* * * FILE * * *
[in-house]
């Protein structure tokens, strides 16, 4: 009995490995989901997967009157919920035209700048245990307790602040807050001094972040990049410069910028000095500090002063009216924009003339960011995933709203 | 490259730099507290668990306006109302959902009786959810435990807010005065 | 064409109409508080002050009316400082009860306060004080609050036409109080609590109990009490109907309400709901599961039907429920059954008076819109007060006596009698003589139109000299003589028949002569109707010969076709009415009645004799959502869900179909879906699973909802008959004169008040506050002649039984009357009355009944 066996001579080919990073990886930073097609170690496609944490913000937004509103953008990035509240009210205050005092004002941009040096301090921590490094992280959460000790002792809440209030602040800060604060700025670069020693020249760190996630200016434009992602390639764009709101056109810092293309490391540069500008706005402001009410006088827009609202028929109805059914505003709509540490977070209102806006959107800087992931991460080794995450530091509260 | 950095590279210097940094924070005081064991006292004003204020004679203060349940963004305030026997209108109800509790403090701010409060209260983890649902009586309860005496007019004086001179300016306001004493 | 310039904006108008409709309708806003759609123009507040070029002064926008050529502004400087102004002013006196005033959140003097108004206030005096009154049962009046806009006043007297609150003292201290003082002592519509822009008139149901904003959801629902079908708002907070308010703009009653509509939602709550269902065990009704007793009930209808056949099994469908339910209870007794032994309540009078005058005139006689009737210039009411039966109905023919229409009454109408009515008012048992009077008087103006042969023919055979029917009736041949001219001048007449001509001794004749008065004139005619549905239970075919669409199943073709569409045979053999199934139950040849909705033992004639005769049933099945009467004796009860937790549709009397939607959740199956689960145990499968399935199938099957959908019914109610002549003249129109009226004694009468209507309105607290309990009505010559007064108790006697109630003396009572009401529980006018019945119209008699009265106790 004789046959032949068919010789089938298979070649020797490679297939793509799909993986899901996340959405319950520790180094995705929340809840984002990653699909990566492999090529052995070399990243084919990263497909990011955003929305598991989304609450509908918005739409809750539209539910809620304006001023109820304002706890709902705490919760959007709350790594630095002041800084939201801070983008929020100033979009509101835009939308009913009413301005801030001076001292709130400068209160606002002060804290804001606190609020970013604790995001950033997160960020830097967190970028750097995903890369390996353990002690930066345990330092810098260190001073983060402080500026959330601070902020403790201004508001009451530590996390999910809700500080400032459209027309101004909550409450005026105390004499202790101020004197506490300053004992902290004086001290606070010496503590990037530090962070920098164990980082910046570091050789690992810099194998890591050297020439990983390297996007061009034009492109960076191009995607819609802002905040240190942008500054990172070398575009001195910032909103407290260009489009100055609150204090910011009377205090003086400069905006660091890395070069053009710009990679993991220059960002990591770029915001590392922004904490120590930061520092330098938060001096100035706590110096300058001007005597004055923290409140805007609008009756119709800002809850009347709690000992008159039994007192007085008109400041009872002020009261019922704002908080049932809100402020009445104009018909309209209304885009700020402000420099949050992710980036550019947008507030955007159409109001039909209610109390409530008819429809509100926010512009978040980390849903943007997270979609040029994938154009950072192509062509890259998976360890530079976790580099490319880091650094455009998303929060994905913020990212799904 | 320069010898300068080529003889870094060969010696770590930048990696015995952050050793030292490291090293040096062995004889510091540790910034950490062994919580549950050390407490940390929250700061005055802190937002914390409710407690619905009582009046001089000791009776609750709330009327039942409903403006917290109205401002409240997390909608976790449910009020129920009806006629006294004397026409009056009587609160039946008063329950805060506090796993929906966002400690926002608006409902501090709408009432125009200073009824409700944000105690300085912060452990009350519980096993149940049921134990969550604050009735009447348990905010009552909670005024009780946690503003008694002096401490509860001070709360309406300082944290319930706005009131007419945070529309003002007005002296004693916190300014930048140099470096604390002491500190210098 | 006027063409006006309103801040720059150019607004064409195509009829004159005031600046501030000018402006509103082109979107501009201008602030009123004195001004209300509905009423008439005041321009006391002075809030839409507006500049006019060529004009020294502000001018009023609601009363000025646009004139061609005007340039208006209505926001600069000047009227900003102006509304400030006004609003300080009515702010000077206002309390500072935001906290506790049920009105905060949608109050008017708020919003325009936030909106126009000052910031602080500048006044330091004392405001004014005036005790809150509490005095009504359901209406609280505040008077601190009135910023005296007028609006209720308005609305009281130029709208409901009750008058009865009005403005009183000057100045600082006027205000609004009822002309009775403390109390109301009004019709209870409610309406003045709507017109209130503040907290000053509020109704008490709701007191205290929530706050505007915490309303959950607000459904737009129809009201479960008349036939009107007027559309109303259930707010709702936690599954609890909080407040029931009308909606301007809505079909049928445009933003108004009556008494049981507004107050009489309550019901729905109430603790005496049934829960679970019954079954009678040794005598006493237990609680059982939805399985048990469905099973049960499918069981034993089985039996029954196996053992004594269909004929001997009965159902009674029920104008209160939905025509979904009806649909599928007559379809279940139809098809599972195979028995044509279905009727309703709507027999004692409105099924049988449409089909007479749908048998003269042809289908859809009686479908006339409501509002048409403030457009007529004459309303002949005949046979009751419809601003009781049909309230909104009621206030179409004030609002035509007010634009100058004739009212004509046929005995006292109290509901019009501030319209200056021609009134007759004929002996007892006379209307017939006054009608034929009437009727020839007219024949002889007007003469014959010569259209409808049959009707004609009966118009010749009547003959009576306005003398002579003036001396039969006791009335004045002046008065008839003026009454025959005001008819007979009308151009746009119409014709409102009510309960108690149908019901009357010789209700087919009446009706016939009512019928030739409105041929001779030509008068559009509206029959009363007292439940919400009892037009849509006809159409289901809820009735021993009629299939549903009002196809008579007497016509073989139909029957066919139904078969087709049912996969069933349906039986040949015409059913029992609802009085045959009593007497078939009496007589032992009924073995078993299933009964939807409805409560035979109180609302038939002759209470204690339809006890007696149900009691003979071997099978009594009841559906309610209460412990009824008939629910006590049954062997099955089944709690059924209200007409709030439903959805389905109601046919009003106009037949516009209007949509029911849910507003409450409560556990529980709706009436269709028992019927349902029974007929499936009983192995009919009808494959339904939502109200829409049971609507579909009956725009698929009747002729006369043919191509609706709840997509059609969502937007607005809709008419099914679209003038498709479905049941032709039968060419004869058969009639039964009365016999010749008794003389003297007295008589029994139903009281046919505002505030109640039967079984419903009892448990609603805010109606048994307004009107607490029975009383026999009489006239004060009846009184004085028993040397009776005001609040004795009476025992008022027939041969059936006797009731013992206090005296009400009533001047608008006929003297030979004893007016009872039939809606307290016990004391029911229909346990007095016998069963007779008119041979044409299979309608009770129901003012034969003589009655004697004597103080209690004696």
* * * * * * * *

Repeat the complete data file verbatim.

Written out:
[in-house]
């Protein structure tokens, strides 16, 4: 009995490995989901997967009157919920035209700048245990307790602040807050001094972040990049410069910028000095500090002063009216924009003339960011995933709203 | 490259730099507290668990306006109302959902009786959810435990807010005065 | 064409109409508080002050009316400082009860306060004080609050036409109080609590109990009490109907309400709901599961039907429920059954008076819109007060006596009698003589139109000299003589028949002569109707010969076709009415009645004799959502869900179909879906699973909802008959004169008040506050002649039984009357009355009944 066996001579080919990073990886930073097609170690496609944490913000937004509103953008990035509240009210205050005092004002941009040096301090921590490094992280959460000790002792809440209030602040800060604060700025670069020693020249760190996630200016434009992602390639764009709101056109810092293309490391540069500008706005402001009410006088827009609202028929109805059914505003709509540490977070209102806006959107800087992931991460080794995450530091509260 | 950095590279210097940094924070005081064991006292004003204020004679203060349940963004305030026997209108109800509790403090701010409060209260983890649902009586309860005496007019004086001179300016306001004493 | 310039904006108008409709309708806003759609123009507040070029002064926008050529502004400087102004002013006196005033959140003097108004206030005096009154049962009046806009006043007297609150003292201290003082002592519509822009008139149901904003959801629902079908708002907070308010703009009653509509939602709550269902065990009704007793009930209808056949099994469908339910209870007794032994309540009078005058005139006689009737210039009411039966109905023919229409009454109408009515008012048992009077008087103006042969023919055979029917009736041949001219001048007449001509001794004749008065004139005619549905239970075919669409199943073709569409045979053999199934139950040849909705033992004639005769049933099945009467004796009860937790549709009397939607959740199956689960145990499968399935199938099957959908019914109610002549003249129109009226004694009468209507309105607290309990009505010559007064108790006697109630003396009572009401529980006018019945119209008699009265106790 004789046959032949068919010789089938298979070649020797490679297939793509799909993986899901996340959405319950520790180094995705929340809840984002990653699909990566492999090529052995070399990243084919990263497909990011955003929305598991989304609450509908918005739409809750539209539910809620304006001023109820304002706890709902705490919760959007709350790594630095002041800084939201801070983008929020100033979009509101835009939308009913009413301005801030001076001292709130400068209160606002002060804290804001606190609020970013604790995001950033997160960020830097967190970028750097995903890369390996353990002690930066345990330092810098260190001073983060402080500026959330601070902020403790201004508001009451530590996390999910809700500080400032459209027309101004909550409450005026105390004499202790101020004197506490300053004992902290004086001290606070010496503590990037530090962070920098164990980082910046570091050789690992810099194998890591050297020439990983390297996007061009034009492109960076191009995607819609802002905040240190942008500054990172070398575009001195910032909103407290260009489009100055609150204090910011009377205090003086400069905006660091890395070069053009710009990679993991220059960002990591770029915001590392922004904490120590930061520092330098938060001096100035706590110096300058001007005597004055923290409140805007609008009756119709800002809850009347709690000992008159039994007192007085008109400041009872002020009261019922704002908080049932809100402020009445104009018909309209209304885009700020402000420099949050992710980036550019947008507030955007159409109001039909209610109390409530008819429809509100926010512009978040980390849903943007997270979609040029994938154009950072192509062509890259998976360890530079976790580099490319880091650094455009998303929060994905913020990212799904 | 320069010898300068080529003889870094060969010696770590930048990696015995952050050793030292490291090293040096062995004889510091540790910034950490062994919580549950050390407490940390929250700061005055802190937002914390409710407690619905009582009046001089000791009776609750709330009327039942409903403006917290109205401002409240997390909608976790449910009020129920009806006629006294004397026409009056009587609160039946008063329950805060506090796993929906966002400690926002608006409902501090709408009432125009200073009824409700944000105690300085912060452990009350519980096993149940049921134990969550604050009735009447348990905010009552909670005024009780946690503003008694002096401490509860001070709360309406300082944290319930706005009131007419945070529309003002007005002296004693916190300014930048140099470096604390002491500190210098 | 006027063409006006309103801040720059150019607004064409195509009829004159005031600046501030000018402006509103082109979107501009201008602030009123004195001004209300509905009423008439005041321009006391002075809030839409507006500049006019060529004009020294502000001018009023609601009363000025646009004139061609005007340039208006209505926001600069000047009227900003102006509304400030006004609003300080009515702010000077206002309390500072935001906290506790049920009105905060949608109050008017708020919003325009936030909106126009000052910031602080500048006044330091004392405001004014005036005790809150509490005095009504359901209406609280505040008077601190009135910023005296007028609006209720308005609305009281130029709208409901009750008058009865009005403005009183000057100045600082006027205000609004009822002309009775403390109390109301009004019709209870409610309406003045709507017109209130503040907290000053509020109704008490709701007191205290929530706050505007915490309303959950607000459904737009129809009201479960008349036939009107007027559309109303259930707010709702936690599954609890909080407040029931009308909606301007809505079909049928445009933003108004009556008494049981507004107050009489309550019901729905109430603790005496049934829960679970019954079954009678040794005598006493237990609680059982939805399985048990469905099973049960499918069981034993089985039996029954196996053992004594269909004929001997009965159902009674029920104008209160939905025509979904009806649909599928007559379809279940139809098809599972195979028995044509279905009727309703709507027999004692409105099924049988449409089909007479749908048998003269042809289908859809009686479908006339409501509002048409403030457009007529004459309303002949005949046979009751419809601003009781049909309230909104009621206030179409004030609002035509007010634009100058004739009212004509046929005995006292109290509901019009501030319209200056021609009134007759004929002996007892006379209307017939006054009608034929009437009727020839007219024949002889007007003469014959010569259209409808049959009707004609009966118009010749009547003959009576306005003398002579003036001396039969006791009335004045002046008065008839003026009454025959005001008819007979009308151009746009119409014709409102009510309960108690149908019901009357010789209700087919009446009706016939009512019928030739409105041929001779030509008068559009509206029959009363007292439940919400009892037009849509006809159409289901809820009735021993009629299939549903009002196809008579007497016509073989139909029957066919139904078969087709049912996969069933349906039986040949015409059913029992609802009085045959009593007497078939009496007589032992009924073995078993299933009964939807409805409560035979109180609302038939002759209470204690339809006890007696149900009691003979071997099978009594009841559906309610209460412990009824008939629910006590049954062997099955089944709690059924209200007409709030439903959805389905109601046919009003106009037949516009209007949509029911849910507003409450409560556990529980709706009436269709028992019927349902029974007929499936009983192995009919009808494959339904939502109200829409049971609507579909009956725009698929009747002729006369043919191509609706709840997509059609969502937007607005809709008419099914679209003038498709479905049941032709039968060419004869058969009639039964009365016999010749008794003389003297007295008589029994139903009281046919505002505030109640039967079984419903009892448990609603805010109606048994307004009107607490029975009383026999009489006239004060009846009184004085028993040397009776005001609040004795009476025992008022027939041969059936006797009731013992206090005296009400009533001047608008006929003297030979004893007016009872039939809606307290016990004391029911229909346990007095016998069963007779008119041979044409299979309608009770129901003012034969003589009655004697004597103080209690004696």